It’s possible the individual you’re addressing feels as if he or she has lost control, and wants to regain it. When communicating with such an individual, ask open-ended questions that require more than a “yes” or “no” answer. Be attentive to what the other individual is saying. Resist the urge to fill in the silence during a conversation. There’s a lot of “activity” going on behind the wall, and allowing the individual time to gather his or her thoughts is the best way to foster open communication.

When dealing with someone who complains about everything, that person likely has a need to be taken care of. Listen closely to figure out the true need. Let him or her feel important by acknowledging what is said. Ask open-ended questions and avoid accusations, which will put the individual on the defense. Don’t allow someone to complain in generalities: Gently push for specifics, which will allow you to work together to find the facts and solutions.

Does the other individual have a response for everything?

It’s likely that he or she needs attention or acceptance. Your role is to help the individual to understand other views without antagonizing. Validate his or her points, when appropriate, but be sure you’ve done your research and know the facts so you can disseminate fact from fiction. Present the facts as an alternative viewpoint, which will give the person an opportunity to “save face” if he or she has stated things incorrectly.

Role Play

One provider I spoke with gave this great example of communication related to an evaluation and management (E/M) topic.

Version 1

Coder: “I need XXX elements in the HPI.”

Provider: “That is meaningless and frankly annoying to me so I am going to ignore it.”

Version 2

Coder: “As part of your usual exam for XX condition, what HPI questions are important to the clinical visit and your history?”

Physician: (Gives examples of usual workflow.)

Coder: “I understand. As you do your usual history for the chief complaint, make sure to document what makes it better/worse and what treatment they did before arrival.”

This puts necessary information into a context the provider can understand and respect. The information is relevant to patient care, so documenting it makes sense.

Damage Control

If the individual gets angry, the most important thing to do is help him or her regain control. This means being patient and letting him or her “get it out.” As long as it isn’t interfering with others in the area, let the individual rant until he or she runs out of things to say (with reasonable limits, of course). Displaying patience and demonstrating a sincere desire to talk will help you get past the war zone and into diplomatic discussions. You may have to interrupt to join the conversation, and it’s OK to do so, as long as you do so in a calm manner.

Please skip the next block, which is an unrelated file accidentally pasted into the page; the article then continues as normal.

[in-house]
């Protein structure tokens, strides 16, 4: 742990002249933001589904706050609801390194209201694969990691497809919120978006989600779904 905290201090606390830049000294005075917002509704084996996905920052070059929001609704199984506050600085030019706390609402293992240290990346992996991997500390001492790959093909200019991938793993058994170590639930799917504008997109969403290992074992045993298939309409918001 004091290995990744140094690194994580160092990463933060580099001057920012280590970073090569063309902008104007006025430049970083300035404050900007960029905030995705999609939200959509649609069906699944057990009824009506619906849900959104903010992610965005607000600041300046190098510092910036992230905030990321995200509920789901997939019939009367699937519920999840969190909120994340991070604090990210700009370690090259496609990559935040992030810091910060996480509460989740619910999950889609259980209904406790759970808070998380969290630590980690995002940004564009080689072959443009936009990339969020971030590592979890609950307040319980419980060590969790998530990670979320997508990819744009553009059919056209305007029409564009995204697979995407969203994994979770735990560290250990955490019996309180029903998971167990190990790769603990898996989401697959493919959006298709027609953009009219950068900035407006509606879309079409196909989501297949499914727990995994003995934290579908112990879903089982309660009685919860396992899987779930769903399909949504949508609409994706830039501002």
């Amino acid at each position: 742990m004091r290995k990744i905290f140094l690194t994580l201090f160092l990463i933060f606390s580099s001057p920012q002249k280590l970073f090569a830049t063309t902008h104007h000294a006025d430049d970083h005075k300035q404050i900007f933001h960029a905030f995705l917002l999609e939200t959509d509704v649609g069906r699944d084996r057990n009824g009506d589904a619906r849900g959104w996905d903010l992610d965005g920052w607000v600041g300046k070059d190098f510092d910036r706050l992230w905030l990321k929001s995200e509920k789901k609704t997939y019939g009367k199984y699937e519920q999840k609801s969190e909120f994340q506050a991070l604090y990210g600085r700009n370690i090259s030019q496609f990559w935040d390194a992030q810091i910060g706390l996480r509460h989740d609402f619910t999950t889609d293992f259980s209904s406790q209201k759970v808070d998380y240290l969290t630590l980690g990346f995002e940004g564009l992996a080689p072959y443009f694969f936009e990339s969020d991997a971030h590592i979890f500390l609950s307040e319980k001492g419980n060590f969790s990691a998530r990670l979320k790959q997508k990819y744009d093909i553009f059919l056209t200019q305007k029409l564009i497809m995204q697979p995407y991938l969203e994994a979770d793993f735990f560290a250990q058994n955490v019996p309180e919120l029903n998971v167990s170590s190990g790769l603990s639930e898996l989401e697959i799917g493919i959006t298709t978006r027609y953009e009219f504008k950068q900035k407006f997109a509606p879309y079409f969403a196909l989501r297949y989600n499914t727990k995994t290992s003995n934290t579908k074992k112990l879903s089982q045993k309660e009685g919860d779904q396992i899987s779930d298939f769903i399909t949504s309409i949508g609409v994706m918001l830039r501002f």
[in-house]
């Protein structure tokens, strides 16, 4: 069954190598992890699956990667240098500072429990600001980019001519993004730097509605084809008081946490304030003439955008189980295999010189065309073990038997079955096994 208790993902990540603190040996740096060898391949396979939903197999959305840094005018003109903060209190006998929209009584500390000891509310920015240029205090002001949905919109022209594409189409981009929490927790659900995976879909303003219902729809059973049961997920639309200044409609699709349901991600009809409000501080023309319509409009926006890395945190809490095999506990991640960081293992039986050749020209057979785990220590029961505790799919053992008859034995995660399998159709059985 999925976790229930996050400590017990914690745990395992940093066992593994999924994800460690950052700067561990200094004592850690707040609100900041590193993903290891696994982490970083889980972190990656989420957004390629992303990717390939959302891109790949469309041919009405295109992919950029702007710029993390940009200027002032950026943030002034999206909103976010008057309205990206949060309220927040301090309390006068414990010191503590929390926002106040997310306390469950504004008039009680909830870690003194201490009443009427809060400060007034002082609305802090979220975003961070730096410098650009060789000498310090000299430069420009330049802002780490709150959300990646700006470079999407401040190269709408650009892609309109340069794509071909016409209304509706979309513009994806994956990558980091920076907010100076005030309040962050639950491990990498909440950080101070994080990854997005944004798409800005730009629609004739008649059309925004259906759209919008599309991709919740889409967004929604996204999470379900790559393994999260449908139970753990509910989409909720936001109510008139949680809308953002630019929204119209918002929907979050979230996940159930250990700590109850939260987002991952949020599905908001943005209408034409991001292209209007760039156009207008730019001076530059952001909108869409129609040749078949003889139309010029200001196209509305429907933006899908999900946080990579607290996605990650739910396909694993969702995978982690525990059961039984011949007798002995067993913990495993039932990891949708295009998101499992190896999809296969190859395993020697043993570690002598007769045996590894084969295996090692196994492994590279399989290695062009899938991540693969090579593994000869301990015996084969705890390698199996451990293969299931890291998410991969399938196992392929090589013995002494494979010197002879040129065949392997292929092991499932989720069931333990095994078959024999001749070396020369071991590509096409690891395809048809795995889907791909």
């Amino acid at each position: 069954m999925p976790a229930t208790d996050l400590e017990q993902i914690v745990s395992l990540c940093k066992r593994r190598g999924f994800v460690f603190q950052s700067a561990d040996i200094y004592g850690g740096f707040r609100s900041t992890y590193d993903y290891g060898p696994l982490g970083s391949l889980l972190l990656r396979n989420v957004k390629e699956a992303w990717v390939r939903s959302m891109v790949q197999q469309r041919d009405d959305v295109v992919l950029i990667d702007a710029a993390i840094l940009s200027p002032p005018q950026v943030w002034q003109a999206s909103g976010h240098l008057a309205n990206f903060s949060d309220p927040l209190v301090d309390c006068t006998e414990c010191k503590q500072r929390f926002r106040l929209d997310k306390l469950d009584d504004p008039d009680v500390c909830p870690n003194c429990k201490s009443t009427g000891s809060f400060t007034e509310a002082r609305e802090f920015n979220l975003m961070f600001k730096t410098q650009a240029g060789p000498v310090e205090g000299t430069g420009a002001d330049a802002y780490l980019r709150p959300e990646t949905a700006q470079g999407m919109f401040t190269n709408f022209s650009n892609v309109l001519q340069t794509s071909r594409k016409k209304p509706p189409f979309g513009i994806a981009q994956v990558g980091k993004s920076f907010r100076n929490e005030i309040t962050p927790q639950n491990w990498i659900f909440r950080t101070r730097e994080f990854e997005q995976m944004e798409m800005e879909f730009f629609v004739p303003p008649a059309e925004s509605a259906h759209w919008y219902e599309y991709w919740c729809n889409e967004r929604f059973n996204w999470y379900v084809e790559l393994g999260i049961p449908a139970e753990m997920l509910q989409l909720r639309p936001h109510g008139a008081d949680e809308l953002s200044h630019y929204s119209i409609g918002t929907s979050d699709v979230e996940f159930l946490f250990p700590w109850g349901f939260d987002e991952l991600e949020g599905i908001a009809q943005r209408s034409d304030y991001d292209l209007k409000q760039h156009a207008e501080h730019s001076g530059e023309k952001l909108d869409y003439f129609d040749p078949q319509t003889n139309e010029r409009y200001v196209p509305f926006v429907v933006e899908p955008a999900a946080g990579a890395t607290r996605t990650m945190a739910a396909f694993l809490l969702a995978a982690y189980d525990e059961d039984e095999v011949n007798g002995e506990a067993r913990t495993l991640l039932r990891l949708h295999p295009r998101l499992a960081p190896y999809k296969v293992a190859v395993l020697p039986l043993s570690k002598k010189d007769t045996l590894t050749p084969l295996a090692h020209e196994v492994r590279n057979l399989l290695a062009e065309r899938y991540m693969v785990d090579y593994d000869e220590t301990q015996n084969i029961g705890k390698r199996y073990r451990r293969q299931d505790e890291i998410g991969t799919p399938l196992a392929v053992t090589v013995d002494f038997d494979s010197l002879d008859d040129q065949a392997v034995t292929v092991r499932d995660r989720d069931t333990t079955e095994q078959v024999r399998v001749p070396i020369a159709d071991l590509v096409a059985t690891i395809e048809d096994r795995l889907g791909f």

Take the time to look around personalities and to reach the people with whom your work. Address the topics the provider has, not just your own, and you’ll be amazed at how much further you get in your communications.


Melissa Caperton, RHIA, CPC, CPC-I, CFPC, is manager of reimbursement and quality improvement, University of Florida Jacksonville Physicians, Inc. With over 20 years’ experience in the healthcare industry, her areas of expertise include fee analysis, budgeting, and quality improvement activities. Caperton enjoys presenting on teamwork and communication. Toastmasters International awarded her its highest honor, Distinguished Toastmaster (DTM). Caperton served as co-director of the annual “Coding on the River” conference in Jacksonville, Florida, for several years, is a member of the Jacksonville River City, Florida, local chapter, and is a past chair of the AAPC Chapter Association board of directors.


Renee Dustman

Renee Dustman

Renee Dustman is executive editor at AAPC. She has a Bachelor of Science degree in Journalism and a long history of writing just about anything for just about every kind of publication there is or ever has been. She’s also worked in production management for print media, and continues to dabble in graphic design.
Renee Dustman

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Renee Dustman is executive editor at AAPC. She has a Bachelor of Science degree in Journalism and a long history of writing just about anything for just about every kind of publication there is or ever has been. She’s also worked in production management for print media, and continues to dabble in graphic design.